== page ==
Sunday, 10 January 2016

Why Even if You Couldn’t Pay Me to Cheer for the Buffalo Bills, the Buffalo Bills’ Cheerleaders Deserve to be Paid as Employees.

"You could not pay me to cheer for the Buffalo Bills." The same is a reasonable position taken by a number of football falls. But what about the Buffalo Bills cheerleaders, the “Buffalo Jills” (seriously, that’s what they are called), should they be paid for cheering at Buffalo Bills home games?

In a continuing class action lawsuit brought by a number of former “Jills” against the team, (and others including the NFL), the plaintiffs allege that they were subject to incredibly stringent, if not downright ridiculous conditions of employment, such that the team’s position that the Jills were “independent contractors” was wrong. The Jills claim wage theft.

In an opinion released January 5, 2016, and available online at Ferrari v Mateczun et al., Index No. 804125-2014, the Honorable Timothy J. Drury, Erie County, New York, Supreme Court Judge held that the case could proceed as a class action. Express in the same is that the judge had found that the Jills were, in fact, employees and not independent contractors.

At last it would appear that the Buffalo Jills have something to cheer about.


In their complaint, the plaintiffs allege that the Buffalo Bills have disregarded New York Labor Law and failed to properly pay the plaintiffs and other employees during the course of their employment as NFL cheerleaders and non-performing “ambassadors” in support of the Buffalo Bills football team.

The crux of the claim, as I understand it, is that the Jills were required to provide cheerleading services to the Buffalo Bills home games without cash compensation.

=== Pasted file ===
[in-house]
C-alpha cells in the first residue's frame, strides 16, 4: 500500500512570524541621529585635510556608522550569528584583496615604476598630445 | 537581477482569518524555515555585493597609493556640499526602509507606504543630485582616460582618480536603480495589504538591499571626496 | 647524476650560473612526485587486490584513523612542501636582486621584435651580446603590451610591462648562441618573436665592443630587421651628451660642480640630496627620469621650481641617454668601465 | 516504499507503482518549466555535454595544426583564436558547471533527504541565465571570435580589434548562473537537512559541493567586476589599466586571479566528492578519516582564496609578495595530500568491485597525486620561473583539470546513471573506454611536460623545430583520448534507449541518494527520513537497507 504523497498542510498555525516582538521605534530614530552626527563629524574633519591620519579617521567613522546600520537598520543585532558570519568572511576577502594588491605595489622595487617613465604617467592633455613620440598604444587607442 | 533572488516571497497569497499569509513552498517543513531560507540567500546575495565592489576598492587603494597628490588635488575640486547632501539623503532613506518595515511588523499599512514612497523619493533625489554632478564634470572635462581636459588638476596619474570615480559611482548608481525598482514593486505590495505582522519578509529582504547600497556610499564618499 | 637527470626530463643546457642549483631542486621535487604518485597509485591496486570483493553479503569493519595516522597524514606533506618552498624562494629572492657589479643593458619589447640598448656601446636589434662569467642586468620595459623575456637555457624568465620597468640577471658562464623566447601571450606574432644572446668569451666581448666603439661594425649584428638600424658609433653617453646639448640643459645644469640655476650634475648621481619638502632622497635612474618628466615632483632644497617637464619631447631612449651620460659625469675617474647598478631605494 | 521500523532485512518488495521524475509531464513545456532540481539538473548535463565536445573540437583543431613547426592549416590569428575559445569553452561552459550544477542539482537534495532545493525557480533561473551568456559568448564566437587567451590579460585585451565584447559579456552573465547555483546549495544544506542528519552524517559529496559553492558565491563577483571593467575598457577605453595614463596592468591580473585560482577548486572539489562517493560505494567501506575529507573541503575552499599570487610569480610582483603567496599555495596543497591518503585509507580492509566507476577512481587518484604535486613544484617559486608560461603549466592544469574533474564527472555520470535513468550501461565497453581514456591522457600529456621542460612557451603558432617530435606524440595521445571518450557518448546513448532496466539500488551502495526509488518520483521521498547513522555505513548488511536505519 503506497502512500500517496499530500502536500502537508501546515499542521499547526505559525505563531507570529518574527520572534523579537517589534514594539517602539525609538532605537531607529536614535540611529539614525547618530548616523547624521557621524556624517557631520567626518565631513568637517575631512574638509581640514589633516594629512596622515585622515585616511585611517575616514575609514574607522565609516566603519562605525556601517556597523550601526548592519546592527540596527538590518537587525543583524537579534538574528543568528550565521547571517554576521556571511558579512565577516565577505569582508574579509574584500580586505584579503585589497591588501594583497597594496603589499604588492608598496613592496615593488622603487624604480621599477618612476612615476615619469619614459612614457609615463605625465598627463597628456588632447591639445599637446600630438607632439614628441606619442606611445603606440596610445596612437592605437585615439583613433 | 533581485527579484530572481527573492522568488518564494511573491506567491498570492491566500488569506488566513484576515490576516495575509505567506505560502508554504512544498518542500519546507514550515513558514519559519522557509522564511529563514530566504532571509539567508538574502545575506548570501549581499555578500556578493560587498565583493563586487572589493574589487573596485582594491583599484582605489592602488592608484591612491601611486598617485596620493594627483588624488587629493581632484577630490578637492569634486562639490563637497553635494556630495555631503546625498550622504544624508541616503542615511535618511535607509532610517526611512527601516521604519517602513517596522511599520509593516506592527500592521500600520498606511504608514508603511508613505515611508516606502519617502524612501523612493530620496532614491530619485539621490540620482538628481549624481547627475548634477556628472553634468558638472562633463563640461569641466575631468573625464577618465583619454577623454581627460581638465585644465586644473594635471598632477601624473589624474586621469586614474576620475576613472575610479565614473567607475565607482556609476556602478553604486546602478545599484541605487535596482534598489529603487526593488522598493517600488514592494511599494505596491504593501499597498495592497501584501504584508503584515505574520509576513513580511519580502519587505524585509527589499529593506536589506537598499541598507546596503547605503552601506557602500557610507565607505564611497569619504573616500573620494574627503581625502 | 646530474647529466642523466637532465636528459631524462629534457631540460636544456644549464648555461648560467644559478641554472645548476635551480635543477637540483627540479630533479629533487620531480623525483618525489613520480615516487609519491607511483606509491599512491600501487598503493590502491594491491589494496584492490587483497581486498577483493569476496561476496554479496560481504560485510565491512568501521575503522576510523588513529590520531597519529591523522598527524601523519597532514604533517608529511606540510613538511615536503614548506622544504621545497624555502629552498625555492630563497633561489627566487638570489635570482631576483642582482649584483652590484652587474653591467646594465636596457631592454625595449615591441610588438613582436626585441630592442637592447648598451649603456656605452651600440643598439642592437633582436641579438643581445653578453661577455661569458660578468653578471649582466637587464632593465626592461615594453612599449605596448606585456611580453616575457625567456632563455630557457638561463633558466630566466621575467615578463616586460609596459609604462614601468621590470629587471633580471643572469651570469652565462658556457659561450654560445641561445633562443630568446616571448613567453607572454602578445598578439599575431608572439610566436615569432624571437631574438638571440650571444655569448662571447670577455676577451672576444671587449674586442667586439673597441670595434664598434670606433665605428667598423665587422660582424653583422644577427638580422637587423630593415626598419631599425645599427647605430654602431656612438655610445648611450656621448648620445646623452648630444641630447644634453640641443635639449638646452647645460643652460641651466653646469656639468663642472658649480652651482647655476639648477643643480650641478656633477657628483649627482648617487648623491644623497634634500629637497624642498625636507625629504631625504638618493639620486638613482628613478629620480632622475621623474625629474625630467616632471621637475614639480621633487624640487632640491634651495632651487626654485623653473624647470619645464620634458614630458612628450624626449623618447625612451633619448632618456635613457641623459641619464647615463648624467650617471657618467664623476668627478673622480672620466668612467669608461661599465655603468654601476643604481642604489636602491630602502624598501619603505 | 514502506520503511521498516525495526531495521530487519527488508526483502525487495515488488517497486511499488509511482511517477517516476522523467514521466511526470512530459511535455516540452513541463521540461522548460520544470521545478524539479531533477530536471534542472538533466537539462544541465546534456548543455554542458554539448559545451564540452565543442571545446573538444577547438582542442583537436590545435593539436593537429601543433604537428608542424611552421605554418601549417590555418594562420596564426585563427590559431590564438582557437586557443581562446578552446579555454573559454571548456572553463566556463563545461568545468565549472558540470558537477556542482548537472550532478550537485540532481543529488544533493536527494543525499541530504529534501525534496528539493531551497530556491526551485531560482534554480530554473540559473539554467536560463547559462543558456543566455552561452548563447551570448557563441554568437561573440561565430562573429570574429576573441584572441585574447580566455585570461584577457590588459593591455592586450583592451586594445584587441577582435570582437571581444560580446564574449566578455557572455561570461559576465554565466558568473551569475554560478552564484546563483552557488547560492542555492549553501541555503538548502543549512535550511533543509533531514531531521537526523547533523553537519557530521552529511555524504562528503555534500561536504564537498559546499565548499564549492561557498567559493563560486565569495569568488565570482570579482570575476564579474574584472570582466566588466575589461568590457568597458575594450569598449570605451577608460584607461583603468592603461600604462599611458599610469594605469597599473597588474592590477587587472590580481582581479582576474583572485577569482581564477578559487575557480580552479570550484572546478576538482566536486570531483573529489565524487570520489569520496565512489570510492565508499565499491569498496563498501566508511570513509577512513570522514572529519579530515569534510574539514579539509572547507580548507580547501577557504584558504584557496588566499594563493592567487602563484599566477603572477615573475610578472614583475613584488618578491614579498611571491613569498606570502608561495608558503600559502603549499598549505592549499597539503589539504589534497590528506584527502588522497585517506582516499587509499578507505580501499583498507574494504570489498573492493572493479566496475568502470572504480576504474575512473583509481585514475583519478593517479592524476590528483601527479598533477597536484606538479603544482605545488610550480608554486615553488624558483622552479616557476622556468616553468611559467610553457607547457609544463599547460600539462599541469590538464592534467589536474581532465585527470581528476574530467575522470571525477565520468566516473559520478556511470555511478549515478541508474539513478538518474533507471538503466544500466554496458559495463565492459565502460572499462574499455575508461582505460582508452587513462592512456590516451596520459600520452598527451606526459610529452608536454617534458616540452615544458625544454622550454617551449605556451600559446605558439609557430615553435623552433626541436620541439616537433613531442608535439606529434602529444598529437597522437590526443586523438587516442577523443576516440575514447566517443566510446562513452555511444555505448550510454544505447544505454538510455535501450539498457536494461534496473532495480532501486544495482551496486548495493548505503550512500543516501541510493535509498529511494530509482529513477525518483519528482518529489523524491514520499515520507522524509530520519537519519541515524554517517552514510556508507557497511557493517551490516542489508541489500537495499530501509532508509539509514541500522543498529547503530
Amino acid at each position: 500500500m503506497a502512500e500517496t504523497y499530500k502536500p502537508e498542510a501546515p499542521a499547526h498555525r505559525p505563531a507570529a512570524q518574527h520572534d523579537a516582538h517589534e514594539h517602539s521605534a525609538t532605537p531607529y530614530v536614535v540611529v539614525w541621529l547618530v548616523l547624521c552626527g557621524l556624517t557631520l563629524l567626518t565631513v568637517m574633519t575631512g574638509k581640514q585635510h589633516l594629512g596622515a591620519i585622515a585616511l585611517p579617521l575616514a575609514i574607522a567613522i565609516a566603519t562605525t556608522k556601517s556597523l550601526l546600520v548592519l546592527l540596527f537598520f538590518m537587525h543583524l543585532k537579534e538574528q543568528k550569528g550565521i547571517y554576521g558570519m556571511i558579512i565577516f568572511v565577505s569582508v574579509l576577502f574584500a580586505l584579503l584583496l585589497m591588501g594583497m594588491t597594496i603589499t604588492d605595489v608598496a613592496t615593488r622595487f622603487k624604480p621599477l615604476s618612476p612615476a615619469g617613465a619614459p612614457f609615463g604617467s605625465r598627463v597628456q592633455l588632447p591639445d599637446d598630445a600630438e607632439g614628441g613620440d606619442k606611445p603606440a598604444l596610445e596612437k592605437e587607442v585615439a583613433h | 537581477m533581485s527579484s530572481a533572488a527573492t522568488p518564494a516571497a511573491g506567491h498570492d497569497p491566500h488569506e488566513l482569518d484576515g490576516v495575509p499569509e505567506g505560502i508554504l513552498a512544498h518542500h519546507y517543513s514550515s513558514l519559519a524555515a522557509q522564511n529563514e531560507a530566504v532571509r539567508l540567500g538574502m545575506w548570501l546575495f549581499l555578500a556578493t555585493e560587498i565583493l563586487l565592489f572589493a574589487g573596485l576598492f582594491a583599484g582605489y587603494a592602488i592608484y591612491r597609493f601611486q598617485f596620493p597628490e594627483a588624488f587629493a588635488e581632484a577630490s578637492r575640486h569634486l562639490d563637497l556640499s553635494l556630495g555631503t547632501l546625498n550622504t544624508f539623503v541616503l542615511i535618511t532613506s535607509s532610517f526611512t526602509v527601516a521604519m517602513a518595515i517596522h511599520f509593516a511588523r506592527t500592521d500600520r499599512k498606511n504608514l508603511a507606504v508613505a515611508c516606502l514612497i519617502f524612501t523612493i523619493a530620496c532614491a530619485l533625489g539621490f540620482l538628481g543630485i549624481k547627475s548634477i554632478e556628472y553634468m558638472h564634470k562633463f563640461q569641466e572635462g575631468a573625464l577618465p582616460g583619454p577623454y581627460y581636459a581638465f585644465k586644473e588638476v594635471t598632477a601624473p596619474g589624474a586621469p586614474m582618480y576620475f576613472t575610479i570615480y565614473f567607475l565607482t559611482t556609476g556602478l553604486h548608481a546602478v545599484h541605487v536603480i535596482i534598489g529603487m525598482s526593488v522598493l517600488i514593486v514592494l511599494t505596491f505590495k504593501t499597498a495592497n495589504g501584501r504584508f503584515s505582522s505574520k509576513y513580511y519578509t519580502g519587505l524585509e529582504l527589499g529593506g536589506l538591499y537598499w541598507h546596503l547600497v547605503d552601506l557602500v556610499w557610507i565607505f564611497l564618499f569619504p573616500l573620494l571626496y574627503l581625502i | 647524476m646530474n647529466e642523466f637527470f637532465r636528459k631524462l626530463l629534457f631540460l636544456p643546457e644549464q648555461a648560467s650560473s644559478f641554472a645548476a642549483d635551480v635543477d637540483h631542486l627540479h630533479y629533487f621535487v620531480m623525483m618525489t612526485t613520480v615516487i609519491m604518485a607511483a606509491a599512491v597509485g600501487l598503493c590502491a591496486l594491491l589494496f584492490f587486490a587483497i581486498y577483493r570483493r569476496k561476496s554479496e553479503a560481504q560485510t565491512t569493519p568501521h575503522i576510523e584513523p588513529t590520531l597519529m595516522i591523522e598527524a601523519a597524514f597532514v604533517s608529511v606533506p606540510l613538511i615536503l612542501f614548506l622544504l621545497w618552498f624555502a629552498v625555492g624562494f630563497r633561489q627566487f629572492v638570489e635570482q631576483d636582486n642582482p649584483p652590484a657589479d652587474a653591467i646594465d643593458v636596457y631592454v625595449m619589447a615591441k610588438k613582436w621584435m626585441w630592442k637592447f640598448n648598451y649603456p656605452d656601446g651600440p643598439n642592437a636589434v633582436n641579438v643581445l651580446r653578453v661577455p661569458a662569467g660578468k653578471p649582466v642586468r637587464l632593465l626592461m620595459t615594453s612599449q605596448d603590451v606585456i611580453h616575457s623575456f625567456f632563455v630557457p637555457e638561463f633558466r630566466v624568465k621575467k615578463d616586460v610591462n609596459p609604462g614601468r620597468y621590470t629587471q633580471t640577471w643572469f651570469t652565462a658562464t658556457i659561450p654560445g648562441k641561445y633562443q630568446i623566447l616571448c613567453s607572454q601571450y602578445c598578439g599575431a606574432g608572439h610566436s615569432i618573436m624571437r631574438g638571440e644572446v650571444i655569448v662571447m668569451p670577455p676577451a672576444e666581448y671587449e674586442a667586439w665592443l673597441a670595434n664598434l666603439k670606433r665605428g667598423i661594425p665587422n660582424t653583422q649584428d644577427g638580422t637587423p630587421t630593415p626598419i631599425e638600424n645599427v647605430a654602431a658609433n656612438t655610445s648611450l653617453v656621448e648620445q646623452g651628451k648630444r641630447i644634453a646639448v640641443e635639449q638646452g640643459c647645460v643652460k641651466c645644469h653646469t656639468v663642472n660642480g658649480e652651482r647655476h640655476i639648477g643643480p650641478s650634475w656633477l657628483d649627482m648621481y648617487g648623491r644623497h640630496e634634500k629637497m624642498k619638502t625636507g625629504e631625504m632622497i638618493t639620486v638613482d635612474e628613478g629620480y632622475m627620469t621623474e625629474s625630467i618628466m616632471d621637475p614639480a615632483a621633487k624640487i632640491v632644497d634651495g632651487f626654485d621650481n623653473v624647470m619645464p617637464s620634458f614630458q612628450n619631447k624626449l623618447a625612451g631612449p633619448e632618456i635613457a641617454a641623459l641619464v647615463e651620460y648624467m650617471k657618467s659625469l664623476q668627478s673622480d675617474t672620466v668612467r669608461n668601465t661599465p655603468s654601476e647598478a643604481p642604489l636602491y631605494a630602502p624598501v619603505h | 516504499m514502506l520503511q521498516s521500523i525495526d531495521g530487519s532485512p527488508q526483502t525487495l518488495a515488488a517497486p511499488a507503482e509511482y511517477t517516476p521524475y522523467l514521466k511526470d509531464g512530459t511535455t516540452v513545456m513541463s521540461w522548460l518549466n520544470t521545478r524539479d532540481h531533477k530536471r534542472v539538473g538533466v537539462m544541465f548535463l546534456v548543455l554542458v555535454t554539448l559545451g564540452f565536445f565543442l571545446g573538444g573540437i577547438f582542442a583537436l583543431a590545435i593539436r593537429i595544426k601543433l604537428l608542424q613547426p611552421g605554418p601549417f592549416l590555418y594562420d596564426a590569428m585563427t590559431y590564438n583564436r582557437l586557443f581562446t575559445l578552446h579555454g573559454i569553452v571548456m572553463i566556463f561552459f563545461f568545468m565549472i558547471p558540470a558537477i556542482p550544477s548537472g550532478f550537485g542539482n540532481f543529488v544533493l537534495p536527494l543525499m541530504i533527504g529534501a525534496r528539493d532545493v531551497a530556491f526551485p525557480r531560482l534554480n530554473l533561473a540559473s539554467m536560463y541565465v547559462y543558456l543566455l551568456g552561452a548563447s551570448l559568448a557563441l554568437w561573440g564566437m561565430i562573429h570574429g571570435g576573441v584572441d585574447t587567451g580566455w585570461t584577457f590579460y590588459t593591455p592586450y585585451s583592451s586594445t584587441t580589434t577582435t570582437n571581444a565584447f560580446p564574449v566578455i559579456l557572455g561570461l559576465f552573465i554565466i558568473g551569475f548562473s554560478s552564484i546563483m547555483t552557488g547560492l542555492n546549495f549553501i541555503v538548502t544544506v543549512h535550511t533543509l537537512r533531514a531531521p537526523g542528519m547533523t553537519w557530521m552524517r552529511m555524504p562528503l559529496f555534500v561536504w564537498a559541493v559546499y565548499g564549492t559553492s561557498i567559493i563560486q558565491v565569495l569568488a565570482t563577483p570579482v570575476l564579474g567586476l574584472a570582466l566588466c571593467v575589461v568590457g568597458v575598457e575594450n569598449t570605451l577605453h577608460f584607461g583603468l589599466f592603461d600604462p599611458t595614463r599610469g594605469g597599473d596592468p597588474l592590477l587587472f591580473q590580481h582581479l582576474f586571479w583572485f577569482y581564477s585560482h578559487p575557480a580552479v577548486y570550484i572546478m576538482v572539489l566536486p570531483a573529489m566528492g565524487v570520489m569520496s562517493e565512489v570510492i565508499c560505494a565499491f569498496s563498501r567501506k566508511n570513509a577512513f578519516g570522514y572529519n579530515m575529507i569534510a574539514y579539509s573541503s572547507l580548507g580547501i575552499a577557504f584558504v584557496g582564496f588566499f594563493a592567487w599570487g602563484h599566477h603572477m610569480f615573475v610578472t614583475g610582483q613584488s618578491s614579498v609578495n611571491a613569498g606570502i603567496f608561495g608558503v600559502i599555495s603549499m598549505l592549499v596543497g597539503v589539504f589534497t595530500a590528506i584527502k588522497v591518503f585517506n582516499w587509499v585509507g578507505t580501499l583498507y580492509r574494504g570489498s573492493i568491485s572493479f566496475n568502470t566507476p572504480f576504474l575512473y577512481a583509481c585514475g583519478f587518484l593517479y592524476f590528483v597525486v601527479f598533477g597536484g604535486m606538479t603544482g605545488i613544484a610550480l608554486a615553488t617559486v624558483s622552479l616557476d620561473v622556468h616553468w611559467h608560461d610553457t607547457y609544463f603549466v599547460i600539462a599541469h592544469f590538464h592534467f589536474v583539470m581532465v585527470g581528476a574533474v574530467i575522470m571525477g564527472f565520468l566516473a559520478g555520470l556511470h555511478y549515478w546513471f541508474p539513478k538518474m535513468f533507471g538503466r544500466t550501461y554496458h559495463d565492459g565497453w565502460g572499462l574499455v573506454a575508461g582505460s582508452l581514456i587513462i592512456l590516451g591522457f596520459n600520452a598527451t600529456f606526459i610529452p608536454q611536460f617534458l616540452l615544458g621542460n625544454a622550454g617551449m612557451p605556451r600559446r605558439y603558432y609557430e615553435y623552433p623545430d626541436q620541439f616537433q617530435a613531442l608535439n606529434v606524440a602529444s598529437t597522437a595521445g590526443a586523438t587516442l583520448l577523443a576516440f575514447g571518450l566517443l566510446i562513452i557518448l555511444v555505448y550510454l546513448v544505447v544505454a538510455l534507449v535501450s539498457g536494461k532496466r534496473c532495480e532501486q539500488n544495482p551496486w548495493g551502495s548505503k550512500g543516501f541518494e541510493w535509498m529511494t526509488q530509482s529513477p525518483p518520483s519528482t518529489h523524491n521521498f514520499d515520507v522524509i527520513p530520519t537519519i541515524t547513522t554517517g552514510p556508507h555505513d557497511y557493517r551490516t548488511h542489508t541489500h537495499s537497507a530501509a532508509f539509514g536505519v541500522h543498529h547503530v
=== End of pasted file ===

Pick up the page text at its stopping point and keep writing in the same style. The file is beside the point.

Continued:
According to the Answer filed by the Bills, the Jills were the sole responsibility of Citadel Broadcasting Company, which had entered into a contract with the Bills, granting Citadel the exclusive right to cheerleading during Buffalo Bills home games for the 2007, 2008, 2009, and 2010 seasons.

According to the affidavit filed by lead plaintiff Caitlin Ferrari, Ms. Ferrari had signed an agreement with Citadel, which agreement stated that Ms. Ferrari was an independent contractor to Citadel. A Code of Conduct repeated that Ms. Ferrari was an independent contractor subcontracted to Citadel.

According to Judge Drury, the Code of Conduct then detailed stringent conditions for her work as a Jill which called into question her status as an independent contractor.

For example, all the cheerleaders who filed affidavits in support of the claim noted that the vast majority of the appearances made by the Jills were made in the capacity of Buffalo Bills cheerleaders. They stated that the primary purpose of the cheerleaders' practices was to perfect their cheerleading performances for the Buffalo Bills home games.

To put the issue into focus, in summarizing the case to be decided Judge Drury wrote the following:

Therefore, the Plaintiffs have submitted evidence from April 9 and April 27, 2008 to the present that the members of the Jills cheerleader squad were required to work for the defendants not as employees but as independent contractors and not paid by the Bills or the other defendants, when in fact they were employees of the defendants. Given the above, the defendants would be in violation of the various causes of action the plaintiffs have alleged dealing with their wage claims. The Bills would be responsible for requiring the other employer defendants to misclassify the Jills and the NFL would be responsible for affirmatively approving the unlawful practice.

In rejecting the argument that the Jills were an amalgam of independent contractors, Judge Drury wrote this:

… they cannot sustain that claim in the face of the Code of Conduct that bound them and treated them as employees. By definition the defendants could not produce a viable cheerleading squad with independent contractors.

Just what were those onerous conditions as set out in the Code of Conduct? According to a story published in the New York Post, NFL teams may have to stop ripping off their cheerleaders the Code of Conduct contained such conditions as following: